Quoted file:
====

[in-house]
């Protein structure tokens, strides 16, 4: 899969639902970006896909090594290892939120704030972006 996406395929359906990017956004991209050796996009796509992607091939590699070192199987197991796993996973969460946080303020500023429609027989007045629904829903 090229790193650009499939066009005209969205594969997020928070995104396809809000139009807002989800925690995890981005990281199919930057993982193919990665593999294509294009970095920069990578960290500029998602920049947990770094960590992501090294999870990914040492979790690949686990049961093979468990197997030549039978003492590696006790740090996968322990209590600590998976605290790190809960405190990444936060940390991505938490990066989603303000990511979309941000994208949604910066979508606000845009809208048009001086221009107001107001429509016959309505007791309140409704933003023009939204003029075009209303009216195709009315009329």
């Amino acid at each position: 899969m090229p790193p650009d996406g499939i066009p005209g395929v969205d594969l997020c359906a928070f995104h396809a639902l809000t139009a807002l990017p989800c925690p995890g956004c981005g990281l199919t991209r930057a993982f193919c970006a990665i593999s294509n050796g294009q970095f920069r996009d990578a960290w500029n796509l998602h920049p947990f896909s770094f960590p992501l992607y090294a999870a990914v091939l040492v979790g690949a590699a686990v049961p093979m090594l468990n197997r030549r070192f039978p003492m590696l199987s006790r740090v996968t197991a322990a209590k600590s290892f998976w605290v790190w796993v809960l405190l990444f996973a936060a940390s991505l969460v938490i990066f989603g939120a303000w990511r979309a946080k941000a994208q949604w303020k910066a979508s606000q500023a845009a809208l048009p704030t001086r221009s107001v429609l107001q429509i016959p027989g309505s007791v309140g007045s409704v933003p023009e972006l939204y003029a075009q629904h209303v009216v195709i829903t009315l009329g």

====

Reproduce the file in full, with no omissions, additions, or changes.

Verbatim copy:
[in-house]
């Protein structure tokens, strides 16, 4: 899969639902970006896909090594290892939120704030972006 996406395929359906990017956004991209050796996009796509992607091939590699070192199987197991796993996973969460946080303020500023429609027989007045629904829903 090229790193650009499939066009005209969205594969997020928070995104396809809000139009807002989800925690995890981005990281199919930057993982193919990665593999294509294009970095920069990578960290500029998602920049947990770094960590992501090294999870990914040492979790690949686990049961093979468990197997030549039978003492590696006790740090996968322990209590600590998976605290790190809960405190990444936060940390991505938490990066989603303000990511979309941000994208949604910066979508606000845009809208048009001086221009107001107001429509016959309505007791309140409704933003023009939204003029075009209303009216195709009315009329």
């Amino acid at each position: 899969m090229p790193p650009d996406g499939i066009p005209g395929v969205d594969l997020c359906a928070f995104h396809a639902l809000t139009a807002l990017p989800c925690p995890g956004c981005g990281l199919t991209r930057a993982f193919c970006a990665i593999s294509n050796g294009q970095f920069r996009d990578a960290w500029n796509l998602h920049p947990f896909s770094f960590p992501l992607y090294a999870a990914v091939l040492v979790g690949a590699a686990v049961p093979m090594l468990n197997r030549r070192f039978p003492m590696l199987s006790r740090v996968t197991a322990a209590k600590s290892f998976w605290v790190w796993v809960l405190l990444f996973a936060a940390s991505l969460v938490i990066f989603g939120a303000w990511r979309a946080k941000a994208q949604w303020k910066a979508s606000q500023a845009a809208l048009p704030t001086r221009s107001v429609l107001q429509i016959p027989g309505s007791v309140g007045s409704v933003p023009e972006l939204y003029a075009q629904h209303v009216v195709i829903t009315l009329g």